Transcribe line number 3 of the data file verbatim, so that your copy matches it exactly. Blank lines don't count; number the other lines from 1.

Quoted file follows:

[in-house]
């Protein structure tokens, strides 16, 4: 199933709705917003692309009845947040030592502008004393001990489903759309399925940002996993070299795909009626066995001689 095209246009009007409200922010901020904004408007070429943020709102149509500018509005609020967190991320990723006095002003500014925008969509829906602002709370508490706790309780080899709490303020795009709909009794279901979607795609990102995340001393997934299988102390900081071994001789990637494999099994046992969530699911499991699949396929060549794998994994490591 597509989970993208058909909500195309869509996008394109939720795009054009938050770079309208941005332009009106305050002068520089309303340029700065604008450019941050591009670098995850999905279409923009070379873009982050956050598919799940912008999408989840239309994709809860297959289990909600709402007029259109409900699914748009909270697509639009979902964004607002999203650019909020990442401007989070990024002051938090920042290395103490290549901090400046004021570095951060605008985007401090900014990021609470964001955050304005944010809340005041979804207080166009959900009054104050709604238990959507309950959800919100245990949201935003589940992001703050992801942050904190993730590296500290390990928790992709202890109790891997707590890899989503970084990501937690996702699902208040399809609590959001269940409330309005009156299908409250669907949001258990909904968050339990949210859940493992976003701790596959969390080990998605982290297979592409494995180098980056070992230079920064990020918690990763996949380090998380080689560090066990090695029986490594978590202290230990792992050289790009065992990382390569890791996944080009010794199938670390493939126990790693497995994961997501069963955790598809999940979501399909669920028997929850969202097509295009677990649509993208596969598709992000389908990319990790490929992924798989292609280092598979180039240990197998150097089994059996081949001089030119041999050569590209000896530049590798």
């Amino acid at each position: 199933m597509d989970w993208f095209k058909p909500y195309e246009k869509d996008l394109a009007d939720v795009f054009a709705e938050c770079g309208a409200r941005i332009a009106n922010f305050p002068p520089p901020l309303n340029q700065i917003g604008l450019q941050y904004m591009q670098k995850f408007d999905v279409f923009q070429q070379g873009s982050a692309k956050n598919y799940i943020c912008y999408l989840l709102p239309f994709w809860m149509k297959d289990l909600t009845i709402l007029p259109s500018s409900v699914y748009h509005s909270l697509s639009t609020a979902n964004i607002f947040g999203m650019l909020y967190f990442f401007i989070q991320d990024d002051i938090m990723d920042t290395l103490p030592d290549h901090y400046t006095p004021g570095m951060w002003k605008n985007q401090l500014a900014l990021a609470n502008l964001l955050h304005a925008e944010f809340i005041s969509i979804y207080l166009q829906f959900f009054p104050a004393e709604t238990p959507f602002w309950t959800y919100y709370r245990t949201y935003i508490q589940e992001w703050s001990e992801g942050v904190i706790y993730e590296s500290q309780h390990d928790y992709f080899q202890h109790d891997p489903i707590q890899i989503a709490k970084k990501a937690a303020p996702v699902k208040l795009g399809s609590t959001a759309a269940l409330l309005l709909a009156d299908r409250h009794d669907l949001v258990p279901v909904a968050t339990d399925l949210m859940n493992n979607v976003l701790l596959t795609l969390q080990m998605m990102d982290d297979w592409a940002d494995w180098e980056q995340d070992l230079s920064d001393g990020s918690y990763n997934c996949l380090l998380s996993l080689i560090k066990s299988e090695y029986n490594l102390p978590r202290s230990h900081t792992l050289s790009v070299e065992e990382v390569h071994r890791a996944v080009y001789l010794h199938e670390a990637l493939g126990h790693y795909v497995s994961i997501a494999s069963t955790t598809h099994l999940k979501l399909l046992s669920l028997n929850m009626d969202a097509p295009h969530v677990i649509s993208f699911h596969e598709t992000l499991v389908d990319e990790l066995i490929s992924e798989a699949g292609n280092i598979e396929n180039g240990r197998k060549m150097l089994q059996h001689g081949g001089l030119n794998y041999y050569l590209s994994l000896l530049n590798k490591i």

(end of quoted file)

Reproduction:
């Amino acid at each position: 199933m597509d989970w993208f095209k058909p909500y195309e246009k869509d996008l394109a009007d939720v795009f054009a709705e938050c770079g309208a409200r941005i332009a009106n922010f305050p002068p520089p901020l309303n340029q700065i917003g604008l450019q941050y904004m591009q670098k995850f408007d999905v279409f923009q070429q070379g873009s982050a692309k956050n598919y799940i943020c912008y999408l989840l709102p239309f994709w809860m149509k297959d289990l909600t009845i709402l007029p259109s500018s409900v699914y748009h509005s909270l697509s639009t609020a979902n964004i607002f947040g999203m650019l909020y967190f990442f401007i989070q991320d990024d002051i938090m990723d920042t290395l103490p030592d290549h901090y400046t006095p004021g570095m951060w002003k605008n985007q401090l500014a900014l990021a609470n502008l964001l955050h304005a925008e944010f809340i005041s969509i979804y207080l166009q829906f959900f009054p104050a004393e709604t238990p959507f602002w309950t959800y919100y709370r245990t949201y935003i508490q589940e992001w703050s001990e992801g942050v904190i706790y993730e590296s500290q309780h390990d928790y992709f080899q202890h109790d891997p489903i707590q890899i989503a709490k970084k990501a937690a303020p996702v699902k208040l795009g399809s609590t959001a759309a269940l409330l309005l709909a009156d299908r409250h009794d669907l949001v258990p279901v909904a968050t339990d399925l949210m859940n493992n979607v976003l701790l596959t795609l969390q080990m998605m990102d982290d297979w592409a940002d494995w180098e980056q995340d070992l230079s920064d001393g990020s918690y990763n997934c996949l380090l998380s996993l080689i560090k066990s299988e090695y029986n490594l102390p978590r202290s230990h900081t792992l050289s790009v070299e065992e990382v390569h071994r890791a996944v080009y001789l010794h199938e670390a990637l493939g126990h790693y795909v497995s994961i997501a494999s069963t955790t598809h099994l999940k979501l399909l046992s669920l028997n929850m009626d969202a097509p295009h969530v677990i649509s993208f699911h596969e598709t992000l499991v389908d990319e990790l066995i490929s992924e798989a699949g292609n280092i598979e396929n180039g240990r197998k060549m150097l089994q059996h001689g081949g001089l030119n794998y041999y050569l590209s994994l000896l530049n590798k490591i």